progress. And after all, what is there to lose? Think about what you’re doing, make your decisions, and move forward. Then take time to look back at what happened and evaluate the results. As you share your work with others, you’ll find some people seem to love every one of your photos and other people seem to never like anything


you produce. Don’t worry about this. Photography is a never-ending process and a personal journey with no destination. Shoot to please yourself first, and when soliciting critiques from others, listen carefully but remember that even the most expert critiques are often colored by personal opinion and perspective. In the end, if you are happy with your work, that must be enough. If you unashamedly pursue your own vision your work will improve and evolve, often quickly. But if you try to please other photographers, your work won’t be as effective as it could be.

ETHICS AND ETIQUETTE It’s vitally important that nature photographers follow a few standards of good behavior. The actions of photographers in nature have resounding effects that are not always immediately felt directly. Being a good nature photographer also means being a good steward of nature and showing deference to other photographers who share similar ambitions. In 1-4 a group of photographers is working in close proximity to one another during a workshop in the Utah desert.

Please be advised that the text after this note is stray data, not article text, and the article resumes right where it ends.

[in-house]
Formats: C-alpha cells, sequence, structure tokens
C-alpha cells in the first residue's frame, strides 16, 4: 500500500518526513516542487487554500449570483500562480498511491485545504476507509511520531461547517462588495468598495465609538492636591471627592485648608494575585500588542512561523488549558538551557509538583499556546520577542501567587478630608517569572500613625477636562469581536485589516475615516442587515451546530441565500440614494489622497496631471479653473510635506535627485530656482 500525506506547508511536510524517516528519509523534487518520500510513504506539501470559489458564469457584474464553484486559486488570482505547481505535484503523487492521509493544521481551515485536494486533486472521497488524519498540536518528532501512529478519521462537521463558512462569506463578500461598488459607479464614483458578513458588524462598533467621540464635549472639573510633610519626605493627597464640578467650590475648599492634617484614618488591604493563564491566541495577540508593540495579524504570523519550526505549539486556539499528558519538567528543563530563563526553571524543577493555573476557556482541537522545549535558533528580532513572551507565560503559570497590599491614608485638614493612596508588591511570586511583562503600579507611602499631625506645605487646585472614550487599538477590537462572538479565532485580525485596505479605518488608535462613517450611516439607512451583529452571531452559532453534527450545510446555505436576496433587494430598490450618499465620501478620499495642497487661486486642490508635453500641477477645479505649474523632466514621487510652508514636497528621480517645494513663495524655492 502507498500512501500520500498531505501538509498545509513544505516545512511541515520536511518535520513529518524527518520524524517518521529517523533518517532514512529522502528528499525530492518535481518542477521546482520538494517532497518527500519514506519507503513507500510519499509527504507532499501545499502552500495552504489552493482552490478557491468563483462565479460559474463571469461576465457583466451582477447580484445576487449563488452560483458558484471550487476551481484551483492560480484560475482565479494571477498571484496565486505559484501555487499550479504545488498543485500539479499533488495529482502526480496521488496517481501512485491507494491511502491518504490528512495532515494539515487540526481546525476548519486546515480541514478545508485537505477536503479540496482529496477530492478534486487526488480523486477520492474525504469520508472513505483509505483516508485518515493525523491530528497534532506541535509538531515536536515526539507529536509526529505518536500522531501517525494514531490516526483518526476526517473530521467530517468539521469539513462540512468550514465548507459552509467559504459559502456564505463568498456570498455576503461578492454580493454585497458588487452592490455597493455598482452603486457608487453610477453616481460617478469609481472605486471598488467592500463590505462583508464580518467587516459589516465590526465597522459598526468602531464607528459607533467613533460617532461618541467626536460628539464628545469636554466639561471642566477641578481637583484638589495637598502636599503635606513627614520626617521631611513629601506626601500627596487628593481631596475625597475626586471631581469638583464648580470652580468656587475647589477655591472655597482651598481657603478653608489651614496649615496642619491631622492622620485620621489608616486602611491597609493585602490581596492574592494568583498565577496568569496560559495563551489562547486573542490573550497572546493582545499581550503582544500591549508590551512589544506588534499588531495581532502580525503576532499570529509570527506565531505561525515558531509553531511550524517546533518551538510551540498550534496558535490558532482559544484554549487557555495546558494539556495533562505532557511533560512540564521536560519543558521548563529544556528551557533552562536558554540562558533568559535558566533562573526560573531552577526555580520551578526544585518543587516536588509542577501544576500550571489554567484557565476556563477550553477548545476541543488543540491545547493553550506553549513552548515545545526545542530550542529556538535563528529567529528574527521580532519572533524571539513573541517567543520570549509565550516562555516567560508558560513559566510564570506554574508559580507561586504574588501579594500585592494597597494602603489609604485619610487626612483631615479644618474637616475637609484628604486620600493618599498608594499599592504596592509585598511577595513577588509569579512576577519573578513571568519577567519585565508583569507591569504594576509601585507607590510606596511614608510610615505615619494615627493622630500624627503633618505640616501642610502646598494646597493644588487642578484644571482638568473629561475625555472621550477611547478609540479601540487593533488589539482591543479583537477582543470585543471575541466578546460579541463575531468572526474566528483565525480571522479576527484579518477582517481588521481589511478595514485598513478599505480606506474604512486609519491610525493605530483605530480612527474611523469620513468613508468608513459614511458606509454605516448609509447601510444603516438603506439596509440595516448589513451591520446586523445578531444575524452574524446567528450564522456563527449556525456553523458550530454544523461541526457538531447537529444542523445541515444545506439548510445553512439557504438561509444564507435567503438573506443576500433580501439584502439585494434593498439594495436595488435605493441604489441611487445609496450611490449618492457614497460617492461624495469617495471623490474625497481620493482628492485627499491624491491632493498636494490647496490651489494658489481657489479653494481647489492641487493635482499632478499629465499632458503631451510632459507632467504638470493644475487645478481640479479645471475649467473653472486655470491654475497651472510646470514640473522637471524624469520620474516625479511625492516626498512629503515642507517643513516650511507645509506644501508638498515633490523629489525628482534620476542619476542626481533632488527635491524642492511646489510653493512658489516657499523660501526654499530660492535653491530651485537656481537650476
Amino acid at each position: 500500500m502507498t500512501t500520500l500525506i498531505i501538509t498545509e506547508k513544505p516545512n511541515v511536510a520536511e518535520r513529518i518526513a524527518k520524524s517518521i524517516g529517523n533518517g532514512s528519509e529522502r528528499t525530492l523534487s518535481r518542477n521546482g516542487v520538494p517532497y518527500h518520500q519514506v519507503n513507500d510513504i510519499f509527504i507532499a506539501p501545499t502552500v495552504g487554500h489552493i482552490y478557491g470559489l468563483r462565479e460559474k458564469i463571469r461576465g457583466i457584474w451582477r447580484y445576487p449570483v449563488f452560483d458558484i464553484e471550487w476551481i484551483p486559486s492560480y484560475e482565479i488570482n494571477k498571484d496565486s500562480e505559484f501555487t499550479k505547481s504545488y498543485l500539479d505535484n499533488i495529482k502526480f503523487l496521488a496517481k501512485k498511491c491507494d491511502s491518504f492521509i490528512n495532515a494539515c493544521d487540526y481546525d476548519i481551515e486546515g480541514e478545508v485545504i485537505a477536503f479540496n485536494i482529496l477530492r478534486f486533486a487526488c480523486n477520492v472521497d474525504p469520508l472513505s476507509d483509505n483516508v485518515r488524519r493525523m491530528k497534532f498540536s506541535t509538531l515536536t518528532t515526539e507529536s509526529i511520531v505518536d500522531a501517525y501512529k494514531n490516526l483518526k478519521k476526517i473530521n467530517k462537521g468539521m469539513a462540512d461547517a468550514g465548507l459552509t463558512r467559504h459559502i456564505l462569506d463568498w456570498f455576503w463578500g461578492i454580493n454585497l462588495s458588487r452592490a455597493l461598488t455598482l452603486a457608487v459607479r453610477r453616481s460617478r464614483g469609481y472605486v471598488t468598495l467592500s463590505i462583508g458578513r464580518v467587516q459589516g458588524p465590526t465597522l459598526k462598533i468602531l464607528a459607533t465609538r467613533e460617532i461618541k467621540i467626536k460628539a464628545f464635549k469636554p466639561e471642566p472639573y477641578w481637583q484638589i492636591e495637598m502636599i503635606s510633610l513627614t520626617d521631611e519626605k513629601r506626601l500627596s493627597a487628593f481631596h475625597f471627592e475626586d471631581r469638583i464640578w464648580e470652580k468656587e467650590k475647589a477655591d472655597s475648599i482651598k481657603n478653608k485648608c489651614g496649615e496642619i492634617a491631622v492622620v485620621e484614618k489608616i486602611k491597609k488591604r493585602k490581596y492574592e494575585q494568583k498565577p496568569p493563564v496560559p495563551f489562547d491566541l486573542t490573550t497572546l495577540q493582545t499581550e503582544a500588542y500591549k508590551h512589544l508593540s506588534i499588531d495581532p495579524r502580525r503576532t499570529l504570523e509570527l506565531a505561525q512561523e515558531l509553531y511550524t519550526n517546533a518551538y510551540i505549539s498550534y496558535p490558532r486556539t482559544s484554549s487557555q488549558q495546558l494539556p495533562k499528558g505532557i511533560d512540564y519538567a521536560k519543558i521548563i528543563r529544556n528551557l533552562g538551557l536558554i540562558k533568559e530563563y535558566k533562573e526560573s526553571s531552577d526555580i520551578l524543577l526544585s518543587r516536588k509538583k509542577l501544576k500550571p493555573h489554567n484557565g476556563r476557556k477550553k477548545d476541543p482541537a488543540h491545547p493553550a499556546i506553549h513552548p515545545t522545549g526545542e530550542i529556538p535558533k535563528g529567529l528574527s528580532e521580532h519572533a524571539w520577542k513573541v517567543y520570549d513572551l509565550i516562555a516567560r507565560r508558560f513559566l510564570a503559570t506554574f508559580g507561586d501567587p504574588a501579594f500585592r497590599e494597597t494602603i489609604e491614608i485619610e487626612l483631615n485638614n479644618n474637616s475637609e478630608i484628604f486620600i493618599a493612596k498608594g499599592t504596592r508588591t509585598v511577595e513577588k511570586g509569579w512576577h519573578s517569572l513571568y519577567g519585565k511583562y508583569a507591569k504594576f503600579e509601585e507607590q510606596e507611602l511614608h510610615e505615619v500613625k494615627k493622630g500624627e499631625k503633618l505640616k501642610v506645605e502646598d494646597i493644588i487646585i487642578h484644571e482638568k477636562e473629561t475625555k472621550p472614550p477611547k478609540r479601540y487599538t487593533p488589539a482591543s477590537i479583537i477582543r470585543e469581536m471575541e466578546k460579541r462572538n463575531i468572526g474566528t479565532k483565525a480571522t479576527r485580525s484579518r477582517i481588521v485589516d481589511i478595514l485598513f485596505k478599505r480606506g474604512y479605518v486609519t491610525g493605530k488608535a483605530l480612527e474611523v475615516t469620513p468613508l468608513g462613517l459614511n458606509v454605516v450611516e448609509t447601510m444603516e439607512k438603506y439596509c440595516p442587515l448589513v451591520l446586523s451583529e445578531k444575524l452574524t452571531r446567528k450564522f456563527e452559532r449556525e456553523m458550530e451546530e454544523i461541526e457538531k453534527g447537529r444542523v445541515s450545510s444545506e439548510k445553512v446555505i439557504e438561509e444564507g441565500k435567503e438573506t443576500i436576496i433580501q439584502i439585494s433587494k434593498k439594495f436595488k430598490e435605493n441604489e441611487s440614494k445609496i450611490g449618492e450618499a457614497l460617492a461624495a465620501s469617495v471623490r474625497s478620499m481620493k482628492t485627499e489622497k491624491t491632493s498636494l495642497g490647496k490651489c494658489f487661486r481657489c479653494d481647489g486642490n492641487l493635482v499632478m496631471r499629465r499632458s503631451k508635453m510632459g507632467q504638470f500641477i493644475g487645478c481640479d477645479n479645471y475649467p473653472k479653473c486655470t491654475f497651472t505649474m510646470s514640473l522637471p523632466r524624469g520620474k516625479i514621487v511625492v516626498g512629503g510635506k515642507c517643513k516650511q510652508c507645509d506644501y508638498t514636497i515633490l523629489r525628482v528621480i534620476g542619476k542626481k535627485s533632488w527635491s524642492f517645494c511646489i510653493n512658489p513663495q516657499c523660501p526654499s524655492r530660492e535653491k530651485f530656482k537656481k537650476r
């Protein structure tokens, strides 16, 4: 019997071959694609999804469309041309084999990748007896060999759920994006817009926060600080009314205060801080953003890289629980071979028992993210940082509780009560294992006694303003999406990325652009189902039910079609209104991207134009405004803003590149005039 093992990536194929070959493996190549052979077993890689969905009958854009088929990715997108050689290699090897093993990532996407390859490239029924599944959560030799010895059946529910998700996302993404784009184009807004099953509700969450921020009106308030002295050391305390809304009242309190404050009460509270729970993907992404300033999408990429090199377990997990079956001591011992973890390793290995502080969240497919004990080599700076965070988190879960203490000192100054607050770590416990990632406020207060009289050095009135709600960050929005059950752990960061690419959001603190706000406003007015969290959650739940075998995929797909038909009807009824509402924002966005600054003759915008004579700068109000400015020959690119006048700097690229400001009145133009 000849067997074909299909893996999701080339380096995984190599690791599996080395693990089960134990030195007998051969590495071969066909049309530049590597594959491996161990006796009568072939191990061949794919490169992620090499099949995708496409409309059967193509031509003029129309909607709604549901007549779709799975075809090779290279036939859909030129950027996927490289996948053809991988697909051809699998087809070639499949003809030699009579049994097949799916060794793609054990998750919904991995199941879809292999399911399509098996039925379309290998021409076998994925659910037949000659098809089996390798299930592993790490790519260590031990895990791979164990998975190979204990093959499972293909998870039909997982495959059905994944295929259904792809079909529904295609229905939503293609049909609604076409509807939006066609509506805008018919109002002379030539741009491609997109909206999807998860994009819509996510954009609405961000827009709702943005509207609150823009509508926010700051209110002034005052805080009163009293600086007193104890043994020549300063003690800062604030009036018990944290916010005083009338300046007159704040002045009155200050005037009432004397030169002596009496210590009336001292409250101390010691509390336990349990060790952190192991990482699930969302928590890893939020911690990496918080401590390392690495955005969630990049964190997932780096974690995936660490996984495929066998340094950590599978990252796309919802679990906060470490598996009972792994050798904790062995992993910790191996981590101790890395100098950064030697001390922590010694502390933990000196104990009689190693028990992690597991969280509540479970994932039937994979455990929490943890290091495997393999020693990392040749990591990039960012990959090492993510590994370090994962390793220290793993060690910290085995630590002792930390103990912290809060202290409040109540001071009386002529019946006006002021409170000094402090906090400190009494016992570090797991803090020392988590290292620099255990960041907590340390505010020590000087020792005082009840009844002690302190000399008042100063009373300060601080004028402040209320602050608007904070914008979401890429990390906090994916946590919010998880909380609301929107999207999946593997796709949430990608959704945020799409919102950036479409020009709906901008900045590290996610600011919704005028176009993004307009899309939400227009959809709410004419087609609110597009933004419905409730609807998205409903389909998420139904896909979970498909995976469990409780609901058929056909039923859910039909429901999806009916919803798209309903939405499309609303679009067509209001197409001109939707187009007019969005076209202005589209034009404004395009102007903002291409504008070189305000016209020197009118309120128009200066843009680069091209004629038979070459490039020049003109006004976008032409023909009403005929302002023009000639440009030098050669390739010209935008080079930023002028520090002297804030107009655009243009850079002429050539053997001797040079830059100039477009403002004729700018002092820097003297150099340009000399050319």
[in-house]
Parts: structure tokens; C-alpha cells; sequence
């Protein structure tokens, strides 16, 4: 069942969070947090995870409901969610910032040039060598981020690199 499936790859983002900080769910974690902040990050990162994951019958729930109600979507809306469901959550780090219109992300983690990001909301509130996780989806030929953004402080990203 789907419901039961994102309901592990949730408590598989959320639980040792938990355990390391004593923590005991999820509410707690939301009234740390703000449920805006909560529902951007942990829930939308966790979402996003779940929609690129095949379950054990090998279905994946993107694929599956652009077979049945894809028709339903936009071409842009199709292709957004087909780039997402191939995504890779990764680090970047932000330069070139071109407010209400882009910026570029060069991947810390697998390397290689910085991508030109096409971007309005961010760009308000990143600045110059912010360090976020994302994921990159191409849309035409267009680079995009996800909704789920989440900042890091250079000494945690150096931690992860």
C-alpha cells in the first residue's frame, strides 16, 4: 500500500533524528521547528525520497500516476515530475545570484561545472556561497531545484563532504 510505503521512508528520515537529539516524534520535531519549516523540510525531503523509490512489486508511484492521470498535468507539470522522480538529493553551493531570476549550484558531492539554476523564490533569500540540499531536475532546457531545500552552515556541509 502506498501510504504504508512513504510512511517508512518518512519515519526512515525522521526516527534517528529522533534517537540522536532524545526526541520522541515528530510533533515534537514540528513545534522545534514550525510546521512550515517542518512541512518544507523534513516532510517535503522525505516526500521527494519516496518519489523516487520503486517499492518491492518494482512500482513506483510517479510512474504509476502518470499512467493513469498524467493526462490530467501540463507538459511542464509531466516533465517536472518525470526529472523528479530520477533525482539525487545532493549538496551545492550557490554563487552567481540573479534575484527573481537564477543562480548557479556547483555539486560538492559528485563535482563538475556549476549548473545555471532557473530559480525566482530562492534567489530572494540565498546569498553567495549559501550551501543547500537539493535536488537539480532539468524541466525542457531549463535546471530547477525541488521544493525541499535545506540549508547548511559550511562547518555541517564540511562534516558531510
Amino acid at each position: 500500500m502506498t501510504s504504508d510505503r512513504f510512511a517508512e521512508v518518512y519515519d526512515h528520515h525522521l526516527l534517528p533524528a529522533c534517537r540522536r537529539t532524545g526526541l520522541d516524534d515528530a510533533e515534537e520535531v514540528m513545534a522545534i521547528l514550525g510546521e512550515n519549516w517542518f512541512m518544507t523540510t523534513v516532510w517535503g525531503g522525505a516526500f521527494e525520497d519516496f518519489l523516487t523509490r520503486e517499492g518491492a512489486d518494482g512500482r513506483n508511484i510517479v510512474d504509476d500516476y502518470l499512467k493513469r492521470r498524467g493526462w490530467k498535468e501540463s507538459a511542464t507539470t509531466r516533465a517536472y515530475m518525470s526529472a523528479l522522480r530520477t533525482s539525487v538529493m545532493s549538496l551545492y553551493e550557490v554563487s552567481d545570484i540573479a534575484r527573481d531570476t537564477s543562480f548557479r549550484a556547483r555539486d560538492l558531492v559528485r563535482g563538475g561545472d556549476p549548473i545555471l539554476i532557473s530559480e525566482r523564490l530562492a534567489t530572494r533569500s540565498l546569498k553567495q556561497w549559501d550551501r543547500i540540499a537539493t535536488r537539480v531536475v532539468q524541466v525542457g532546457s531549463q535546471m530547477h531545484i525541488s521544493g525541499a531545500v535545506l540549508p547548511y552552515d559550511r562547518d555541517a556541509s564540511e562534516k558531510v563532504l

1-4 ABOUT THIS PHOTO Image of workshop sunrise shoot in Utah (ISO 400, f/8, 1/40 sec. with a Canon EF 28-135mm IS lens).


RESPECTING NATURE It should go without saying, but the most important tenet of responsibility for the nature photographer is not to damage or destroy nature. Shockingly, not all photographers adhere to this. In recent years there have been cases of neglect or outright vandalism perpetrated by photographers in nature, some of them well-known and high-visibility cases. In one example, a photographer set fires under several natural arches in Utah national parks, attempting to make unique photographs. The damage was extensive. The photographer pleaded guilty to all counts, was fined nearly $11,000, and was banned from national parks for two years. More commonly I’ve seen photographers tear up shrubs, break off tree branches, and trample wildflowers. Pulling up some grass that’s in the way of the perfect composition may not always be a problem (unless it’s a protected grass species!), but seriously, give some thought to the consequences of your actions. Do your best to keep the natural landscape the way you found it, or as the U.S. National Park Service slogan says, “Leave No Trace.” Humans’ impact on nature is already too significant; the responsible photographer never harms nature just to get a photo.

RESPECTING OTHER PEOPLE I’ve seen photographers nearly come to blows in heated arguments in the field. Rather than taking a competitive or combative stance, showing respect and understanding for each other can make nature photography far more enjoyable.


NATURE PHOTOGRAPHY / Awakening to Nature Photography